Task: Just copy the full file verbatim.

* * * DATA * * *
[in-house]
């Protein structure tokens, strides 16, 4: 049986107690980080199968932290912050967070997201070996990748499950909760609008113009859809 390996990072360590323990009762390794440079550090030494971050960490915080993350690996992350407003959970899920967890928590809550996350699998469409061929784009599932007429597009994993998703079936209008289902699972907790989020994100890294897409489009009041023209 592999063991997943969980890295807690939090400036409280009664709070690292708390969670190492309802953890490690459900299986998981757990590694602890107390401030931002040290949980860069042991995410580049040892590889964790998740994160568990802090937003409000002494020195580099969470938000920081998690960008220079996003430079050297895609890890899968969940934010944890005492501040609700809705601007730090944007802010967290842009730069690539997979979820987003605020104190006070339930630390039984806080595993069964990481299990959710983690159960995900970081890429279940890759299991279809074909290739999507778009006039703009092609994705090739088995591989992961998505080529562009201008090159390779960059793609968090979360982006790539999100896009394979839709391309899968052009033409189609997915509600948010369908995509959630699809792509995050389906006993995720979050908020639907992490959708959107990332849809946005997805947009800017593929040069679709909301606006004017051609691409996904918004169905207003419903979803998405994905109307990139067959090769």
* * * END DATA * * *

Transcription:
[in-house]
């Protein structure tokens, strides 16, 4: 049986107690980080199968932290912050967070997201070996990748499950909760609008113009859809 390996990072360590323990009762390794440079550090030494971050960490915080993350690996992350407003959970899920967890928590809550996350699998469409061929784009599932007429597009994993998703079936209008289902699972907790989020994100890294897409489009009041023209 592999063991997943969980890295807690939090400036409280009664709070690292708390969670190492309802953890490690459900299986998981757990590694602890107390401030931002040290949980860069042991995410580049040892590889964790998740994160568990802090937003409000002494020195580099969470938000920081998690960008220079996003430079050297895609890890899968969940934010944890005492501040609700809705601007730090944007802010967290842009730069690539997979979820987003605020104190006070339930630390039984806080595993069964990481299990959710983690159960995900970081890429279940890759299991279809074909290739999507778009006039703009092609994705090739088995591989992961998505080529562009201008090159390779960059793609968090979360982006790539999100896009394979839709391309899968052009033409189609997915509600948010369908995509959630699809792509995050389906006993995720979050908020639907992490959708959107990332849809946005997805947009800017593929040069679709909301606006004017051609691409996904918004169905207003419903979803998405994905109307990139067959090769």